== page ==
"All members of the Legislative Studies Section should read this book.... When asked, 'Where can I find a good narrative history of the modern Congress?' we now have an answer." APSA Legislative Studies Section Newsletter
"Should be required reading in graduate courses on Congress in political science both its methodology and its substance are necessary for future congressional scholars. It easily could be used in undergradute courses, depending on the faculty member's approach to the course. Finally all serious scholars of Congress should have this book on their book shelves. It will quickly become the standard source for those seeking a history of the modern Congress." APSA Perspectives on Politics
" On Capitol Hill expertly mines archival and published sources to describe efforts to reform Congress during the second half of the twentieth century and relate institutional change to the struggle for political power in the United States. This is not a narrow organizational study of Congress, but a rich historical narrative set in the broad context of social and political developments of the era." - Allan J. Lichtman, American University
Thirty years after the "Watergate Babies" promised to end corruption in Washington, Julian Zelizer offers the first major history of the demise of the committee-era Congress and the rise of the contemporary legislative branch. Based on research in more than a hundred archival collections, this book tackles one of the most enduring political challenges in America: barring a wholesale revolution, how can we improve our representative democracy so as best to fulfill the promises of the Constitution? Whereas popular accounts suggest that major scandals or legislation can transform government institutions, Zelizer shows that reform is messy, slow, and involves many institutions coming together at the right time. The short period of reform in the 1970s -- one that rivaled the Progressive Era -- revolved around a coalition that had worked for decades, a slow reconfiguration of the relationship among political institutions, shifts in the national culture, and the ability of reformers to take advantage of scandals and elections. Zelizer presents a new look at the origins of the partisanship and scandal warfare that characterize today's politics. The book also offers a warning to the next generation of reformers by showing how a new political environment can radically transform the political impact of government reforms, as occurred when the conservative movement -- during its rise to power in recent decades --took advantage of reforms that had ended the committee era.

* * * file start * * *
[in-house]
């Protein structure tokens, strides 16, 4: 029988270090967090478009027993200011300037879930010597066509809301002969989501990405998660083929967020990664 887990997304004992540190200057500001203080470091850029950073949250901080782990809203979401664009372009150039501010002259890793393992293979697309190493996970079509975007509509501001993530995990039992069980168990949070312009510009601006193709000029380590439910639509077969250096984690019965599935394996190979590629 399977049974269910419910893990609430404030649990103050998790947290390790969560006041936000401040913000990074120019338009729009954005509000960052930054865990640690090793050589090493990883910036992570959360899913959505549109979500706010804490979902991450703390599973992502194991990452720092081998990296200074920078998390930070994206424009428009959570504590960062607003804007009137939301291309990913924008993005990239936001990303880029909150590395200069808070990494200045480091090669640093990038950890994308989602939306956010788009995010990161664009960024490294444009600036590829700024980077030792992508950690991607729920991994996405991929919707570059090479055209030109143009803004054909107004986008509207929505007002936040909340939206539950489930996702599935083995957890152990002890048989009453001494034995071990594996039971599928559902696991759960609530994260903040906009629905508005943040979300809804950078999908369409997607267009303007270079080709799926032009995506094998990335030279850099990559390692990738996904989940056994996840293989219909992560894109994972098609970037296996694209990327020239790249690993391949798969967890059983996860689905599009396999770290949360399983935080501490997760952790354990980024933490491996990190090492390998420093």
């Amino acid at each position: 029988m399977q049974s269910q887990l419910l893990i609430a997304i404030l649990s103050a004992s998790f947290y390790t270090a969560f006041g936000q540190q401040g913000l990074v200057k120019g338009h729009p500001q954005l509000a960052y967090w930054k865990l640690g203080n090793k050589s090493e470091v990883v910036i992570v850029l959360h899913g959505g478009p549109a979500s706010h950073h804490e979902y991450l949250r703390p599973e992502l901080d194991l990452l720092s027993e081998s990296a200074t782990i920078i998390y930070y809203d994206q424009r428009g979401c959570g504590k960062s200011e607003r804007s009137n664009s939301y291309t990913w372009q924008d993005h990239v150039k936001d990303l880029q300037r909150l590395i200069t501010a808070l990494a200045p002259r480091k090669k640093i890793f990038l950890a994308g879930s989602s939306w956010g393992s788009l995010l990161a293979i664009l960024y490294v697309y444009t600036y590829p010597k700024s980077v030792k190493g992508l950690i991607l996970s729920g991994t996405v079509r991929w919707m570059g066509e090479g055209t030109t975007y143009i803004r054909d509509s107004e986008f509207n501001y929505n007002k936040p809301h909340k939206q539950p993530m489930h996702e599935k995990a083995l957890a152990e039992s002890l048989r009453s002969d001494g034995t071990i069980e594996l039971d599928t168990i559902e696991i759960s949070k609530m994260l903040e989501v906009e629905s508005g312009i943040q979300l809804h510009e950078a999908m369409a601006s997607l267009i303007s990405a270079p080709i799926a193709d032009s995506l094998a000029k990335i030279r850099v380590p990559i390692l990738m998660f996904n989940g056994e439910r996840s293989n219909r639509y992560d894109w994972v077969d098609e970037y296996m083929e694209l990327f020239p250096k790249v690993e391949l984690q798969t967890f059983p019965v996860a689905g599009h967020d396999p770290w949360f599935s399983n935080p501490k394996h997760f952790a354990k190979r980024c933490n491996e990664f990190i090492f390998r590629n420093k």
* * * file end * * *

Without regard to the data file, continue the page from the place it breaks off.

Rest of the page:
Top customer reviews
The book explains how Congress got to where it is today. It shows that Congress was a very, very different place in the 1950s, and how liberals tried to change the way Congress worked. But in the end, conservatives proved to be much better at thriving in the new system.
Zelizer shows why scandal has become so important in modern politics, and why Congress seems to be unable to accomplish much these days. It also does a great job showing how changes in the media changed the way the House and Senate were.
This is terrific, read it, enjoy it and learn. Much better than most books out there.
The book is filled with good stories, like Hubert Humphrey pissing off southern colleagues when he comes to the Senate and this guy Richard Bolling whose reforms go down in flames. I also learned lots about why liberals lost out to conservatives on Capitol Hill.
I highly recommend this.
The impenetrable style of this book goes out of its way to turn off all but the most committed reader - reading it is like an uphill slog. Why do political scientists write only for one another? No student without an already extensive background in the U.S. Congress and its history would be able to glean much from it: the dense writing presumes far too much knowledge in reducing complicated episodes to catch phrases without explanation, like "the subcommittee era". I had thought I might use this book in the classroom -- but far too much advance knowledge and prep work would be required to get students [even graduate students] ready to read this rambling work.